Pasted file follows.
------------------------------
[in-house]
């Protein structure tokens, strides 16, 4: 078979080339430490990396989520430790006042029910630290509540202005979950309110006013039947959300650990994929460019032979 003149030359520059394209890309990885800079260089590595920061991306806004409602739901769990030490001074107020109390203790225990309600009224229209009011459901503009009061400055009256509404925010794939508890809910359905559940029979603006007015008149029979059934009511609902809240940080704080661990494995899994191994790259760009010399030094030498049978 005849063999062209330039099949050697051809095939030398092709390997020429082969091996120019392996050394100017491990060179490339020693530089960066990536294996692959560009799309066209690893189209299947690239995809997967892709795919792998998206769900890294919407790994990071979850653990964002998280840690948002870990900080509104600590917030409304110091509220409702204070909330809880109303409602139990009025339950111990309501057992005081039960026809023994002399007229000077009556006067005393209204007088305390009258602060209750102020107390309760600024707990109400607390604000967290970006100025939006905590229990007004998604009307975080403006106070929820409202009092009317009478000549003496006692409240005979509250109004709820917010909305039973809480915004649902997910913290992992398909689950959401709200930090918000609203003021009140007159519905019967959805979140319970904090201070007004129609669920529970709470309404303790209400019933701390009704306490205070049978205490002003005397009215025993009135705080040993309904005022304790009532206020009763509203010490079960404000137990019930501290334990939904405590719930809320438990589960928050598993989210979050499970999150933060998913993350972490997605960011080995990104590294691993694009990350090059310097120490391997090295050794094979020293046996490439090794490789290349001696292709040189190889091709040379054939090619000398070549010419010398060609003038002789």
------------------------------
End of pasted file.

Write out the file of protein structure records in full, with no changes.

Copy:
[in-house]
């Protein structure tokens, strides 16, 4: 078979080339430490990396989520430790006042029910630290509540202005979950309110006013039947959300650990994929460019032979 003149030359520059394209890309990885800079260089590595920061991306806004409602739901769990030490001074107020109390203790225990309600009224229209009011459901503009009061400055009256509404925010794939508890809910359905559940029979603006007015008149029979059934009511609902809240940080704080661990494995899994191994790259760009010399030094030498049978 005849063999062209330039099949050697051809095939030398092709390997020429082969091996120019392996050394100017491990060179490339020693530089960066990536294996692959560009799309066209690893189209299947690239995809997967892709795919792998998206769900890294919407790994990071979850653990964002998280840690948002870990900080509104600590917030409304110091509220409702204070909330809880109303409602139990009025339950111990309501057992005081039960026809023994002399007229000077009556006067005393209204007088305390009258602060209750102020107390309760600024707990109400607390604000967290970006100025939006905590229990007004998604009307975080403006106070929820409202009092009317009478000549003496006692409240005979509250109004709820917010909305039973809480915004649902997910913290992992398909689950959401709200930090918000609203003021009140007159519905019967959805979140319970904090201070007004129609669920529970709470309404303790209400019933701390009704306490205070049978205490002003005397009215025993009135705080040993309904005022304790009532206020009763509203010490079960404000137990019930501290334990939904405590719930809320438990589960928050598993989210979050499970999150933060998913993350972490997605960011080995990104590294691993694009990350090059310097120490391997090295050794094979020293046996490439090794490789290349001696292709040189190889091709040379054939090619000398070549010419010398060609003038002789």